Many of Iceland’s best attractions are located in and around Reykjavik, so even if you choose to base yourself out of the city, or if you only have a short time, you can still see quite a bit of what the country has to offer. Here are some of the top attractions in and around Reykjavik.
Any visitor to Iceland should visit at least one of the country’s history and culture museums, to get a better understand of the history of Iceland, it’s culture, and how that culture and way of life has been shaped by the island’s unique features. Reykjavik has no shortage of museums to help you learn more about Iceland – from the early settlements and Viking history on through the artistic expression of present day.
Hot Springs and the Blue Lagoon
You pretty much can’t come to Iceland without experiencing one of the locals’ favorite activities – soaking in hot spring water at the eerily neon-colored Blue Lagoon or at one of the city’s cheaper public hot spring pools.
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With the high prices in Iceland, you may not be able to afford to snatch up much in the way of designer goods (which is a shame, as Iceland has some forward-thinking designers creating modern, stylish clothes and art), but at the very least, don’t leave without buying a traditional Icelandic sweater at the weekend flea market.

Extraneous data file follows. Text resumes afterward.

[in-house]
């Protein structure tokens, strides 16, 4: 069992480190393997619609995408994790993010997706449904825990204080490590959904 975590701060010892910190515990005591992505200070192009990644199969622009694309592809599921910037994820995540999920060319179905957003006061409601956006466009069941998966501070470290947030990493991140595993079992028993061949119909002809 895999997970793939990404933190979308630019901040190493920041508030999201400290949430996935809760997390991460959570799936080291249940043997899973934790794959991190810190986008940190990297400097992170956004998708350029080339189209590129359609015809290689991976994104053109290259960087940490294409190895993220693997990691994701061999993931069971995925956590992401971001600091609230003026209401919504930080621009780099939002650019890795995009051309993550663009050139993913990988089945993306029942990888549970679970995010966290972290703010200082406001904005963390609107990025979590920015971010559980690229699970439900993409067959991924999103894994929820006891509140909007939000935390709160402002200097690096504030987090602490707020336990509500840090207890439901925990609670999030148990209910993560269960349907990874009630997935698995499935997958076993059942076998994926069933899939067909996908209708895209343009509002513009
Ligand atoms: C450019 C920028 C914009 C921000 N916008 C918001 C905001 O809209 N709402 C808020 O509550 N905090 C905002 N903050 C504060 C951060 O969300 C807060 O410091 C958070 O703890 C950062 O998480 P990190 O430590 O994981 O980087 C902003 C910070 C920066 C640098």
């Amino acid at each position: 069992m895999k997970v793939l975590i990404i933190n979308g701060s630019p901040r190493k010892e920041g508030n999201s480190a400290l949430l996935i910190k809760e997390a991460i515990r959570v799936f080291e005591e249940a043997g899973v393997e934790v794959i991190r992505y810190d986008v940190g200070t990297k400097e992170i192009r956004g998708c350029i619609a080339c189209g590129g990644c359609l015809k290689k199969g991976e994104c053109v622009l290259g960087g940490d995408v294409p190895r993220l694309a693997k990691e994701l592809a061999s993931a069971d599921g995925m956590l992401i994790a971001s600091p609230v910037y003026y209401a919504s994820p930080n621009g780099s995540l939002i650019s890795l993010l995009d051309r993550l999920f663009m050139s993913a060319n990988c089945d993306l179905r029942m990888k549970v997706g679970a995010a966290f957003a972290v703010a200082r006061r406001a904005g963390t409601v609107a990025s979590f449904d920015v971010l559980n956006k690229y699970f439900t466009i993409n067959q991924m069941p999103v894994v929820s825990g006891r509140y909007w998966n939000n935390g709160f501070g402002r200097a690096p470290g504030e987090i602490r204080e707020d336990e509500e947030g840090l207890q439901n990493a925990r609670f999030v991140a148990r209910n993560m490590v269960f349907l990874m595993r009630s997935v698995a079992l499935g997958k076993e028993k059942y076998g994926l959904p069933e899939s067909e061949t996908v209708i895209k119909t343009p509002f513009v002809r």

If you have kids, they’ll love the Reykjavik Zoo, which is home to dozens of animals native to Iceland. In summer, be sure to check out the stunning botanical gardens, and for the best view in Reykjavik, don’t miss a trip up to the top of Hallgrímskirkja Church.
Iceland is a fairly small country (though it’s easy to forget, thanks to the grandeur of the landscapes) and most visitors are surprised to find out just how much they can see and do within close proximity of Reykjavik. There are so many possible day trips from the city, you could spend a week in Reykjavik and not feel as though you are missing out on the rest of the country.
Photo by 😉 SHAGGY